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I bought two Packard Bell notebook computers June 2011 as our Dell laptop was written off and were given a voucher for PC world. Rather than buy one top of the range laptops we opted for two middle of the road ones so my partner and I had one each rather than share. They worked fine at first but amazingly virtually as soon as the 12 month guarantee was up the laptops started to work not as well. Having two of the exact same product and bought on the same day and used just as much it is obviously that they are made to work happily for 12 months. The are both not working properly after 12 months, my battery after approximately 18 months stopped keeping its charge, my partners is now not holding its charge after 24 months, we keep having to reboot to fix the machine. We have had dell laptops previously and compared they are Rolls Royce and Packard Bell are Skoda (when Skoda's had a bad name!). I would never, ever, ever recommend a Packard bell and I feel so strongly about purchasing laptops unfit for purpose that I will be writing to the company about my unhappiness. I feel like telling the whole world DO NOT BUY A PACKARD BELL THEY ARE A LOAD OF PANTS. Learn by your mistakes I say and stick to Dell. If there was a 0 star rating that is what I would give this!
My Packard Bell 'butterfly' laptop developed lines in the screen after several months. Poor mechanical construction (wide screen LCD wobbles when you move the cover). Additionally, the flat keyboard and the small left hand shift key make errorless typing impossible - always hitting the caps lock key. Cursor jumps all over the place as you type due to the lack of separation between keys. Battery life is good however.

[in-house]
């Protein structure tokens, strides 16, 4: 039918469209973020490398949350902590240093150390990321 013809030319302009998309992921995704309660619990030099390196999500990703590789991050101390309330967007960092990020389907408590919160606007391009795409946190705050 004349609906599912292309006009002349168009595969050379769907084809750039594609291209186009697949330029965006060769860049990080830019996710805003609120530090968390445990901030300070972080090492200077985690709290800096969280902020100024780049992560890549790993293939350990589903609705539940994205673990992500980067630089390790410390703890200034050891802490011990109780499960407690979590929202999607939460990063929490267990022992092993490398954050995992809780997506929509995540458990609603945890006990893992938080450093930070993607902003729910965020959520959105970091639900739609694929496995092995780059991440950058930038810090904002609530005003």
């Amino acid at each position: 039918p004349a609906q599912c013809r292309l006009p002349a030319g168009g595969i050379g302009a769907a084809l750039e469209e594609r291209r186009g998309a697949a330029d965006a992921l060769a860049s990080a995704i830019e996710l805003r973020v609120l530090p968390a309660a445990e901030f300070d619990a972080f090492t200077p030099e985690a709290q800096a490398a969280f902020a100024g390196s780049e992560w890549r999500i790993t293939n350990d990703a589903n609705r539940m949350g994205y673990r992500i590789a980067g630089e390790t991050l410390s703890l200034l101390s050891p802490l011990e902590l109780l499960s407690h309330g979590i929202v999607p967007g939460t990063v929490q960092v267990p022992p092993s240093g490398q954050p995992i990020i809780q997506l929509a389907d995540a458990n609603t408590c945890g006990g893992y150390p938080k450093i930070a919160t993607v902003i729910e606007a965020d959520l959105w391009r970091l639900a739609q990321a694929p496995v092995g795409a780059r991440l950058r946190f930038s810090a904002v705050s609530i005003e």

Didn't know until after bought a Packard Bell TM81 (rb-023-uk reference for the Black One) that the company had been bought up by Acer. However the laptop seems sturdy framed, has good defined individual keys with a numeric keypad arrangement; good clear crisp display and fairly stylish looks with the option of blue or dark red models as well as plain black. The touch pad has to the right hand side an auto scroll function which unlike other makes doesn't seem too over sensitive to get activated accidentally. 3 Usb ports, hmdi connection as well as built in webcam together with 500gb western digital hard drive made it attractive in comparison with others in the price band but the extra software included in the package is actually things we will use not just trial versions of things or games : - there is a version of microsoft office which includes a more than adequate fully licensed - not 30 day trial - and usable for most people's requirements microsoft Word as well as Excel. - it includes a fully licensed - again I emphasize not just trial period - version of photoshop elements which appears to be capable of doing more than I would imagine most people will want of image editing. The computer itself feels nice to use and so far have had no reason to regret choosing one with an AMD processor as opposed to a Pentium (indeed in the shop I was actually able to compare some explorer functions on this laptop with a similar specced pentium i3 one and performing a task with a large volume of image files the pentium froze whereas this one did not). Reading the Packard Bell booklet that came with the computer at the back it states that on written request they will send purchasers disks for 3rd party software installed for the postage and shipping costs. I am therefore asking them for operating system disks as well as the software I previously mentioned, I shall report on the outcome when I hear from them.